About How the Rocks Began to Speak
by Len Alberstadt
6.14 x 9.21 inches; Perfect Bound;
312 pages , $19.95
THERE CAN BE LITTLE DOUBT that we live in a time when science looms large in our lives.
The last two centuries could be thought of as the “age of science,” and the reasons
that brought about that age are many and complex. The history of the development of this
science has been studied and written about by many people and they have done so for
different reasons and with different points of view.
As for this book, the author's purposes are several, but all are related. The first is to give
the reader a brief overview of some of the main events that brought about this age of
science; the second is to give the reader a sense of how science, and scientists work, and,
the third, but somewhat more restricted, yet, nonetheless, related, is to give the reader some
insights into the main events in the history of the science of geology and describe some of the important ramifications of the truths that geologists, as
scientists, have contributed to the body of scientific knowledge.
It is important to recognize that geology is a science that concerns itself with things that are somewhat more historical than much of physics,
chemistry, and biology. At its heart geology is a historical science, and many, if not all, of its concerns involve the element of time and sequences of
events. For this reason the early development of geology required a slightly different approach from that required by the other science disciplines. But
make no mistake, the fundamental methodology used by geologists is the same as that used by any scientist working in any scientific discipline. That
methodology came about largely in the seventeenth and eighteenth centuries and is still the methodology in use today, by all scientists. The ultimate
goal here is to provide the reader with a broad framework for understanding the history of that method and its role in geology and in science in
About the Author
Len Alberstadt is professor
emeritus at Vanderbilt University.
He presently resides in Kingston
Springs, TN and can be reached
From Top To Bottom -
A Small Science Department's 120-Year Struggle to Develop and
Survive at Vanderbilt University (1875-1995)
by Leonard Alberstadt
Publisher: Eggman Publishing, Inc.; 1995
Edition: Perfect bound; 212 pages; 6 x 9 inches
From Top To Bottom is an account of the science of geology at Vanderbilt from the founding
days of the institution up to the present. It begins in 1873 when Bishop Holland McTyeire
appointed the best faculty available to him. In geology it was a faculty that made the
department one of the best in the institution. This story takes the reader through the decades
during which critical curriculum decisions were made and new priorities regarding medical
education took stronger hold on the university.
The arrival of big science after WWII drove geology downward even more until in the early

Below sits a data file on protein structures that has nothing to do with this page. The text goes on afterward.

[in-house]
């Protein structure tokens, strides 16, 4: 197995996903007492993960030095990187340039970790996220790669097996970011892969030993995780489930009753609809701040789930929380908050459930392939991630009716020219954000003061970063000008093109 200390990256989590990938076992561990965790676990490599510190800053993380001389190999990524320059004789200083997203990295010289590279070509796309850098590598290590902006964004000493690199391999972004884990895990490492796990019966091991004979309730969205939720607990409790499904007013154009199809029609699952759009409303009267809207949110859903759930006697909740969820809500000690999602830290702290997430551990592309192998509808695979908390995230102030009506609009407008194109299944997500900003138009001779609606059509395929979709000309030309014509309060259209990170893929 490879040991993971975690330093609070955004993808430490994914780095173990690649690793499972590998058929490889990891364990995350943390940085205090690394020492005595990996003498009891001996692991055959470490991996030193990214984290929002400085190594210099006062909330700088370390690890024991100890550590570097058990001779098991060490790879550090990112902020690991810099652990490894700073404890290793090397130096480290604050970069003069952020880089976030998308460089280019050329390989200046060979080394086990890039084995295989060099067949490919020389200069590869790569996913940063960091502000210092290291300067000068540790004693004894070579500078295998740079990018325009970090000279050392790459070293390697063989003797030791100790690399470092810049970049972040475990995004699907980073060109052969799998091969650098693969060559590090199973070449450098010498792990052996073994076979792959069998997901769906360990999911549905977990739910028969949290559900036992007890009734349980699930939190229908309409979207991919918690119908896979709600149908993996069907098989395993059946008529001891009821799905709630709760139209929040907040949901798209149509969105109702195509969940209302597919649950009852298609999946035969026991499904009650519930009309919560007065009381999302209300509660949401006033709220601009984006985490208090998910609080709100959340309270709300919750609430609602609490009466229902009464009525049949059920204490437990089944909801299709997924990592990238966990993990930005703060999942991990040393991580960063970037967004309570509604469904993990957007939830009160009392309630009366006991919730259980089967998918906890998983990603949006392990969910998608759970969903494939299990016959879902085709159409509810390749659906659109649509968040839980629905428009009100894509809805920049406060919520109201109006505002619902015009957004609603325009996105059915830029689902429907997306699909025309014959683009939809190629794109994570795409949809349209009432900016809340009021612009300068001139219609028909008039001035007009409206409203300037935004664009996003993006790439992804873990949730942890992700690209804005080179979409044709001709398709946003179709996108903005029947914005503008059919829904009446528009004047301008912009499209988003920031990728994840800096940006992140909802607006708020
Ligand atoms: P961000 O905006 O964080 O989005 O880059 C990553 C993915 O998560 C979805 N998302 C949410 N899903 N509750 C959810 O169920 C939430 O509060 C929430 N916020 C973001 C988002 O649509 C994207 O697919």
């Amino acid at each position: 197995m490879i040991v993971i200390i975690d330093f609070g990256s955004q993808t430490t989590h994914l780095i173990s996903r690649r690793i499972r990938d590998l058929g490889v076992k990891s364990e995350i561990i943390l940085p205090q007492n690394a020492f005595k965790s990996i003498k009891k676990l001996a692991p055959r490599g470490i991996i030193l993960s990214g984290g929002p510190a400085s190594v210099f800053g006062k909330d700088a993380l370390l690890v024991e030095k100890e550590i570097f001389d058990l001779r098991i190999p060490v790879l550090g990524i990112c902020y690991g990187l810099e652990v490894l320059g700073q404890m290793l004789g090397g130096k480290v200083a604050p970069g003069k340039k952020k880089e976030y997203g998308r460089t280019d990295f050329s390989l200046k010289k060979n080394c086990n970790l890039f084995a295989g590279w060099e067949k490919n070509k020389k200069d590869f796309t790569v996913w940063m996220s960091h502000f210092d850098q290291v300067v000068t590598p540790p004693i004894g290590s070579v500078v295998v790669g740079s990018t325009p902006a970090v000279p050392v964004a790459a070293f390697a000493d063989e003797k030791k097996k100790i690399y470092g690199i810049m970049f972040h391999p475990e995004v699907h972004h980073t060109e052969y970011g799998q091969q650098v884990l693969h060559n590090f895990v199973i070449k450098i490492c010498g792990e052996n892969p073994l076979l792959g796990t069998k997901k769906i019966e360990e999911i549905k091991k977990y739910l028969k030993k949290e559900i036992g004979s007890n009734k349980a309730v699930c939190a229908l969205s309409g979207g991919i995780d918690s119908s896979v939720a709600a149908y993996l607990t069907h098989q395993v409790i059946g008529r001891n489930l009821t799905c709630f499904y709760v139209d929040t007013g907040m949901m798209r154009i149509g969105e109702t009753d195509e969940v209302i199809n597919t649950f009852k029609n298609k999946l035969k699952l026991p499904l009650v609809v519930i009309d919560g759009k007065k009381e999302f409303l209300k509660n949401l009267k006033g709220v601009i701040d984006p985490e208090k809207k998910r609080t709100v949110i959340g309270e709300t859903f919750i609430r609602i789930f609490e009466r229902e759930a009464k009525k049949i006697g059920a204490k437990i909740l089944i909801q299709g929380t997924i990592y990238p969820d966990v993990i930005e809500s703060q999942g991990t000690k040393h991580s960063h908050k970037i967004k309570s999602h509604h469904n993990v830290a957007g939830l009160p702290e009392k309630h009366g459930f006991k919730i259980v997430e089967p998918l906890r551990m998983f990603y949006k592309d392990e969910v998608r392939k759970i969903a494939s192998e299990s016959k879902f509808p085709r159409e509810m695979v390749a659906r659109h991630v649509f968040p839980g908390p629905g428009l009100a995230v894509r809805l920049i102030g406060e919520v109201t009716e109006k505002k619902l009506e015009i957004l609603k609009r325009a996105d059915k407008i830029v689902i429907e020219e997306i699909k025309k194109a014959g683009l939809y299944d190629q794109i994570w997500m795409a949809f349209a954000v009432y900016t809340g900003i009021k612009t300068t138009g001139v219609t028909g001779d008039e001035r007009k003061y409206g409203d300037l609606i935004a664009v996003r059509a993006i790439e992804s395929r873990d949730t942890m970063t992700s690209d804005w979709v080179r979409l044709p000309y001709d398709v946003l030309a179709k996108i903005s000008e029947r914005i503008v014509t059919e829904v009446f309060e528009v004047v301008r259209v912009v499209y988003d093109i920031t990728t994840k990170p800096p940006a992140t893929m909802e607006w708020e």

1970's the department came close to being abolished. Since then, especially with the financial
help of some alumni, it has been making a comeback, and today there may be a glimmer of
hop for meaningful rebirth. It shows those times of administration apathy which slowly, yet
methodically, helped relegate geology to second-class status.
This is a case history depicting many of the academic trials of faculty, students, and
administrators, both past and present, as they grappled with changing missions and
expectations within a major research university.
6x9 inches, Perfect bound
424 Pages, $21.95
Delsin Cole, the only son of an Oklahoma rancher, is a talented high school football
player raised in small town Poncomma. He is recruited by almost every university in the
country with a major football program. When he decides to forego all the schools with
their “bigger than life” athletic notoriety to cast his lot with Vanderbilt University almost
everyone in Poncomma is shocked and disappointed.
Feeling this outside pressure and expectations of athletic greatness he is also troubled
because his leaving for college comes at a bad time. His family is in a battle with State
officials who want to force the sale of part of the Cole ranch for the construction of a
large lake and regional recreational park. This prospect is wearing on Delsin’s father and
Delsin feels helpless to help him, and somewhat reluctant to leave home.
Once at Vanderbilt Delsin’s new environment takes some getting used to; there are new
attitudes, students, professors, and new circumstances which he must face. He meets
Patty. Elegant and poised, she brings to him new feelings that he cannot shake off. He
struggles with them while trying to move into a full life as a student and football player
where he must cope with the demands each requires.
Delsin also meets Benny Bromono, a young man ten years his senior who seems worldly
and sophisticated, yet possessing a mysterious bit of wiliness. Delsin is almost transfixed
by Benny’s manner and capabilities. It is Benny who affects the fortunes of the Cole
family and it is Benny and all his wiliness who is instrumental in Delsin’s very survival.
It is largely because of Delsin’s ability as a football player that he winds up at Vanderbilt.
What happens to him leads ultimately to bringing Vanderbilt University and the people of
Poncomma, Oklahoma to a unique relationship.